Forget that lovely thought about doctors and dentists all hanging together as kindred healers singing "Kumbaya." Ask a doctor or a dentist for the best joke they can remember, and chances are their favorite will insult a colleague, with orthopods taking the biggest hit. * How many psychiatrists does it take to change a lightbulb? Just one, but it requires many visits. And the lightbulb really has to want to change. * What are the three longest years of an orthopedic surgeon's training?
CALIFORNIA | LOCAL
December 8, 1990
Apart from containing several errors, the report ignores some important facts. Firstly, the Department of Emergency Medicine provides attending staff coverage 24 hours a day, seven days a week. The attending emergency physician is board certified with up to 15 years experience in resuscitation. Since this physician is ultimately responsible for all medical care delivered in the Emergency Department and is the most experienced physician on scene, he has to have the authority to determine the initial treatment of emergency cases.
NEWS
May 3, 1985
CARES, the Los Angeles County-University of Southern California Medical Center Auxiliary for Recruitment, Education and Service, honored four women at its annual meeting and awards luncheon Thursday. Kathryn Rubio, a nurse in the department of Emergency Medicine, was honored as nurse of the year. Dr. Mildred Milgrom, chief physician for the Outpatient Department, was named outstanding woman in medicine.
HEALTH
June 8, 2013 | By Mikaela Conley
Jerry Huang left his wheelchair at the side of the pool before gliding through more than 400 meters of water at this year's Coast 2 Coast Swim Challenge. From beginners to experts, people of all abilities swam laps to raise money for free swimming lessons for children and for people with disabilities. Huang, 15, is among those who took swimming lessons with a C2C grant. He took part in the third C2C challenge, held Sunday in Culver City, to "swim it forward. " "I've been swimming for three or four years, but last year my mom found a swim program that was specialized for people who are in my situation, people who have muscular dystrophy and other muscle disorders," said Huang, who lives in Los Angeles.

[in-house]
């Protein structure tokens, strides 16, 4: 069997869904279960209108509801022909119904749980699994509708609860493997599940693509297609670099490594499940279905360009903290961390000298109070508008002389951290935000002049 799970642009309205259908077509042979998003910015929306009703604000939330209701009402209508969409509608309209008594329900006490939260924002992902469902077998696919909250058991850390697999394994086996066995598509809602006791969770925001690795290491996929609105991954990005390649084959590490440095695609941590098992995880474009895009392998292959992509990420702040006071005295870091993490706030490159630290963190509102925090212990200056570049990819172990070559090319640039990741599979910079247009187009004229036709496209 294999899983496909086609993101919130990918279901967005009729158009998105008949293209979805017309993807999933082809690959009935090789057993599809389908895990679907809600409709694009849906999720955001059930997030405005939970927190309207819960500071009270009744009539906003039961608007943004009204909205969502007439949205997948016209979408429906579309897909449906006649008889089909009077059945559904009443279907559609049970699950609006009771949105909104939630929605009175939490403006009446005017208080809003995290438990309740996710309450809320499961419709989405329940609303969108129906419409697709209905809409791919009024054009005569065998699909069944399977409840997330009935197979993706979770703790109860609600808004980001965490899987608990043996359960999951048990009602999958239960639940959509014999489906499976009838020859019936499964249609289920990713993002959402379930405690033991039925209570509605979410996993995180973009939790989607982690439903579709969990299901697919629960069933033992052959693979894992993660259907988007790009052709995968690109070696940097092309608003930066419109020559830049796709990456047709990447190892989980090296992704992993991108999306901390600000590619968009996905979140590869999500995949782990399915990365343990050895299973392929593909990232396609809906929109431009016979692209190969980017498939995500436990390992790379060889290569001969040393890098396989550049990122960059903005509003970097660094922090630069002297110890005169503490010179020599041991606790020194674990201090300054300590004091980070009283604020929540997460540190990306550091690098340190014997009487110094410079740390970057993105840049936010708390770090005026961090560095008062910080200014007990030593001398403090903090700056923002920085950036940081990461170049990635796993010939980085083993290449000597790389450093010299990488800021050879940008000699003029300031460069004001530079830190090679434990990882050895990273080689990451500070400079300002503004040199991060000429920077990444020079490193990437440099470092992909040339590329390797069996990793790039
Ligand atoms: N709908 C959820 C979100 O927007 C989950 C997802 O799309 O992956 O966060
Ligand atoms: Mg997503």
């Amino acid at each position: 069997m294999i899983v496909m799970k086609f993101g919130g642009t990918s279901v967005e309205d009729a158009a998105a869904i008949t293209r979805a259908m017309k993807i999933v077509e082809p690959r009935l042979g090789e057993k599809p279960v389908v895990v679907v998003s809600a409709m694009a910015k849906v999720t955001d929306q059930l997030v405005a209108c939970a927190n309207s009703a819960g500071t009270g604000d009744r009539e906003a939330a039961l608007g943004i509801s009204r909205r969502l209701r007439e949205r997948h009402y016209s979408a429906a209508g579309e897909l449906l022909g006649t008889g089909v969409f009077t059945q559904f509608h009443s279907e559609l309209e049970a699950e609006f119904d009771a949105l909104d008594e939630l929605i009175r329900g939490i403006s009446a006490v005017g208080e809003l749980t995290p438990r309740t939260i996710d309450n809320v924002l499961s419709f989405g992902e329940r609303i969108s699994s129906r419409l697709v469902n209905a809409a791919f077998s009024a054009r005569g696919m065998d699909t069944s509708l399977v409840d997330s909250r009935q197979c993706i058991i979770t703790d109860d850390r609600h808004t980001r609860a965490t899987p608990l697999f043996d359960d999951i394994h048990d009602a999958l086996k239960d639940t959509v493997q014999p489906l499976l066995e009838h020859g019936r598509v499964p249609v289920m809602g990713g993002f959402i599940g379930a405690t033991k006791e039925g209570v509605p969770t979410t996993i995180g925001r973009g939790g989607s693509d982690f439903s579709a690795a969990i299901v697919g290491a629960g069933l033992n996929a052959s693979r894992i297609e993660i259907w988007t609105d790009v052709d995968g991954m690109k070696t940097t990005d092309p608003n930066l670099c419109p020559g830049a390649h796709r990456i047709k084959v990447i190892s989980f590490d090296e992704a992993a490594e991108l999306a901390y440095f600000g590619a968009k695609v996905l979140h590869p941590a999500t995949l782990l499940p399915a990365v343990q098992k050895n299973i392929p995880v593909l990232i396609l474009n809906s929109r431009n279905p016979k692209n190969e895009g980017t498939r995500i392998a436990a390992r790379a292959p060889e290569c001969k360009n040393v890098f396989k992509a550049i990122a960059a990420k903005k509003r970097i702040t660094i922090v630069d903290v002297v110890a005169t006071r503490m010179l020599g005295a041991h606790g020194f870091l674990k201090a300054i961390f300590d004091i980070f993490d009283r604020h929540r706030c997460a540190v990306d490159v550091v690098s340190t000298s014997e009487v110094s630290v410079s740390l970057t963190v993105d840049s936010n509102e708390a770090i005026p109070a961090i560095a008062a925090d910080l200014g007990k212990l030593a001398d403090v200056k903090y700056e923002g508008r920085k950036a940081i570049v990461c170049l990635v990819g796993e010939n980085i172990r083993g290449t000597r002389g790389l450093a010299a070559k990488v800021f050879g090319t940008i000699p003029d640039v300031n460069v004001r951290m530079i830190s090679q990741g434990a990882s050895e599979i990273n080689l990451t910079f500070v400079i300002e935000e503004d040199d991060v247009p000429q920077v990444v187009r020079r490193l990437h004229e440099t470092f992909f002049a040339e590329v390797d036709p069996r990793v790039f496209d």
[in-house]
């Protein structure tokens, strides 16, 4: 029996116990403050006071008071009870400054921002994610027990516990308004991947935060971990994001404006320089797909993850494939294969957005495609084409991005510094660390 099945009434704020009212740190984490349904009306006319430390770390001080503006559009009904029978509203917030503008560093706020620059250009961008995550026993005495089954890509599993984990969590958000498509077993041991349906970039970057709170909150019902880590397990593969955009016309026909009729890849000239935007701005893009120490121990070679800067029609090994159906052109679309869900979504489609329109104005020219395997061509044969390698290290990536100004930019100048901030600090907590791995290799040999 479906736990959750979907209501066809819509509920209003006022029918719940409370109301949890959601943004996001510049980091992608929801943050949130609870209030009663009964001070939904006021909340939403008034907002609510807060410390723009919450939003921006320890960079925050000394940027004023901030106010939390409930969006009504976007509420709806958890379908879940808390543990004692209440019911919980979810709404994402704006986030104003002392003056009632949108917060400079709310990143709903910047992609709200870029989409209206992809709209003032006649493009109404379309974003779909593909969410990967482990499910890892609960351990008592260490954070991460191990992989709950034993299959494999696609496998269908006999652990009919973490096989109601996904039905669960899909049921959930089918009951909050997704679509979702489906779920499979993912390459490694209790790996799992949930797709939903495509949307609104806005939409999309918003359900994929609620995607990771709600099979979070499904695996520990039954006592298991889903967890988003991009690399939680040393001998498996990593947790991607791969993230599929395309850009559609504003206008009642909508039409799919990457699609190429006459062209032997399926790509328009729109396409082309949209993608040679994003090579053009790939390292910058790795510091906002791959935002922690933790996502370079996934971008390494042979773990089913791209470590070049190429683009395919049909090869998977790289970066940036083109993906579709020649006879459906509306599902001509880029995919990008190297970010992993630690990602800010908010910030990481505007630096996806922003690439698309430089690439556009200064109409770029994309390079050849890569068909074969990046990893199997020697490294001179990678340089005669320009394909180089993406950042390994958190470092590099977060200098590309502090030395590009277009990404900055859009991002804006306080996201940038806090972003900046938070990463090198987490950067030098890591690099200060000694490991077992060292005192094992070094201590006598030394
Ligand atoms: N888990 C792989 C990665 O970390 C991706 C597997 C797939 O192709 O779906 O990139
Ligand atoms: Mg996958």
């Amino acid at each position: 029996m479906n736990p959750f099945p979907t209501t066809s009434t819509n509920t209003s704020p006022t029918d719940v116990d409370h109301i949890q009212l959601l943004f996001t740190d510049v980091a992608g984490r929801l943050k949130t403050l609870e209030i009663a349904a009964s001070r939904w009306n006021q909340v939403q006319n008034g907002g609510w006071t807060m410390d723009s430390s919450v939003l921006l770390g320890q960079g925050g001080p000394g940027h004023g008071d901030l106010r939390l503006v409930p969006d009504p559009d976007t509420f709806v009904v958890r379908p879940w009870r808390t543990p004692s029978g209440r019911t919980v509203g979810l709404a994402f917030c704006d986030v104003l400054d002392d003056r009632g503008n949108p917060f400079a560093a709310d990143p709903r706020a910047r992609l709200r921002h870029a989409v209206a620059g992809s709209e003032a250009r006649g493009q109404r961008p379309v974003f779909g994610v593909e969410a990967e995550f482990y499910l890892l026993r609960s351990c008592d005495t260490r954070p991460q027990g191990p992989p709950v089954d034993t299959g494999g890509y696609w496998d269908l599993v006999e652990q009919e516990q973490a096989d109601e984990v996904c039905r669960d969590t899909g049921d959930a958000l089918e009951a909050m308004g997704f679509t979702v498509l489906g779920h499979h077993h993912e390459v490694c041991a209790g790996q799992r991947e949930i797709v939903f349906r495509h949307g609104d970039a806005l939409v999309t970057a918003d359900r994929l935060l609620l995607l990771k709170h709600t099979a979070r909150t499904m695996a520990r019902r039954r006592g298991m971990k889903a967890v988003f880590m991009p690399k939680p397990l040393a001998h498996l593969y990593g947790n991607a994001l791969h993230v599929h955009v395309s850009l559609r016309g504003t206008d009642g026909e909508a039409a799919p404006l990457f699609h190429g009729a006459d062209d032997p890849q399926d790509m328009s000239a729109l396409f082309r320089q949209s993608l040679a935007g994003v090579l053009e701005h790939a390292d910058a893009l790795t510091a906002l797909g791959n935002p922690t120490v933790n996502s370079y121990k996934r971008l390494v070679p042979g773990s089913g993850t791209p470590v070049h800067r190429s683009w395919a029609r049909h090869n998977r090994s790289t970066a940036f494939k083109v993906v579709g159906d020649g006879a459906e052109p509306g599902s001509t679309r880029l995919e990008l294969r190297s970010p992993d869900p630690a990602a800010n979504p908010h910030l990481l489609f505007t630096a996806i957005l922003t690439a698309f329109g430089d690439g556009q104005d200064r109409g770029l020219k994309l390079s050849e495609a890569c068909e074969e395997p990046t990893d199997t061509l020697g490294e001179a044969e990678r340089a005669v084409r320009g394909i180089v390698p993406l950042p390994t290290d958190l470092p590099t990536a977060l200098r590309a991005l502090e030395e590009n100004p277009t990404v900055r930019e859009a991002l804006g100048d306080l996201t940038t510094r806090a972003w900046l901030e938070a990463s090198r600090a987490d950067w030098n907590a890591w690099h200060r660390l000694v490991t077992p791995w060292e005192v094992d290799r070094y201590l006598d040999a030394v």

NEWS
March 15, 2013 | By Karen Kaplan
America's future doctors are increasingly interested in become primary-care physicians -- good news for America's future patients. Friday was “Match Day,” the day when fourth-year medical students find out where they'll be doing their internships and residencies. The process resembles sorority rush week: Students and teaching hospitals first try to impress each other, then they rank each other in order of preference. A computer sorts through all those preferences and spits out the matches, which were made public at 1 p.m. Eastern time.
NEWS
January 22, 2013 | By Eryn Brown
Nearly 20% of patients who are discharged from hospitals return for acute care within 30 days, researchers reported Tuesday. The team, led by Yale emergency medicine researcher Dr. Anita A. Vashi, scoured records collected between July 2008 and September 2009 that reported on 4,028,555 patients in California, Florida and Nebraska. They found that 17.9% of hospitalizations resulted in at least one hospital-based “acute care encounter” within 30 days, including readmissions for inpatient care and emergency department visits.
NATIONAL
July 25, 2012 | By Ashley Powers and Amina Khan, Los Angeles Times
AURORA, Colo. - Dr. Tien Vu was fixing up a child's cut when the first victim was rolled into the emergency room. He was slumped in his wheelchair, his face gnarled in pain, his leg bloodied. A bullet had ripped into his thigh. Something's off, Vu recalled thinking. The emergency room at Children's Hospital Colorado, where Vu has worked for nearly a decade, mostly tends to kids' broken bones and stubborn fevers, though the staff has handled its share of ailing adults too. But a gunshot wound was unusual.